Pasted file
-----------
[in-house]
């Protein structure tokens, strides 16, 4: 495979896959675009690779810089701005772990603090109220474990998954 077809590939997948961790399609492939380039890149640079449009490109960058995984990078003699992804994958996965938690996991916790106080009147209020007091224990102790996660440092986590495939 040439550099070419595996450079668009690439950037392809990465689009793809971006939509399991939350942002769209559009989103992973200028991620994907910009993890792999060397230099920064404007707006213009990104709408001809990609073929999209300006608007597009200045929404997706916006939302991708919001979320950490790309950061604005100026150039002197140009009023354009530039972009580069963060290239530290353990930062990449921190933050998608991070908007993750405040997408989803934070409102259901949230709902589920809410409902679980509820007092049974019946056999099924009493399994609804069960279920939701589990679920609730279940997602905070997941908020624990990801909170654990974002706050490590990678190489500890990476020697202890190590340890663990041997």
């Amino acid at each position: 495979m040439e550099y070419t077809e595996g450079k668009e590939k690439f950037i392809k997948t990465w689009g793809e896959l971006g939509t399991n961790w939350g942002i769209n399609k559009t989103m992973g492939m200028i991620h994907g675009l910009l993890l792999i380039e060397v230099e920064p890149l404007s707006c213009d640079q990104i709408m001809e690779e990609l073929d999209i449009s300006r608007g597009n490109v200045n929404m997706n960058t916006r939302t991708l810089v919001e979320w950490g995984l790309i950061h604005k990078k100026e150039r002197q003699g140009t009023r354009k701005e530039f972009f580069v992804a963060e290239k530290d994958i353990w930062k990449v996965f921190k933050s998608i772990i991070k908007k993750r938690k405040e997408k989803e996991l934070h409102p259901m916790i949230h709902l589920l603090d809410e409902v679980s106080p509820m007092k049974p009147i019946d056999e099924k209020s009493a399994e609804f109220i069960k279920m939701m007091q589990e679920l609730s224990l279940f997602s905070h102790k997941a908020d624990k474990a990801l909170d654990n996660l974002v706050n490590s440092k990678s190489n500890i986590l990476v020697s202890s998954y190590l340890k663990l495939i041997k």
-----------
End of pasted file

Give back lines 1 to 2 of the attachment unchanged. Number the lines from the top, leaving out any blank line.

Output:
[in-house]
């Protein structure tokens, strides 16, 4: 495979896959675009690779810089701005772990603090109220474990998954 077809590939997948961790399609492939380039890149640079449009490109960058995984990078003699992804994958996965938690996991916790106080009147209020007091224990102790996660440092986590495939 040439550099070419595996450079668009690439950037392809990465689009793809971006939509399991939350942002769209559009989103992973200028991620994907910009993890792999060397230099920064404007707006213009990104709408001809990609073929999209300006608007597009200045929404997706916006939302991708919001979320950490790309950061604005100026150039002197140009009023354009530039972009580069963060290239530290353990930062990449921190933050998608991070908007993750405040997408989803934070409102259901949230709902589920809410409902679980509820007092049974019946056999099924009493399994609804069960279920939701589990679920609730279940997602905070997941908020624990990801909170654990974002706050490590990678190489500890990476020697202890190590340890663990041997």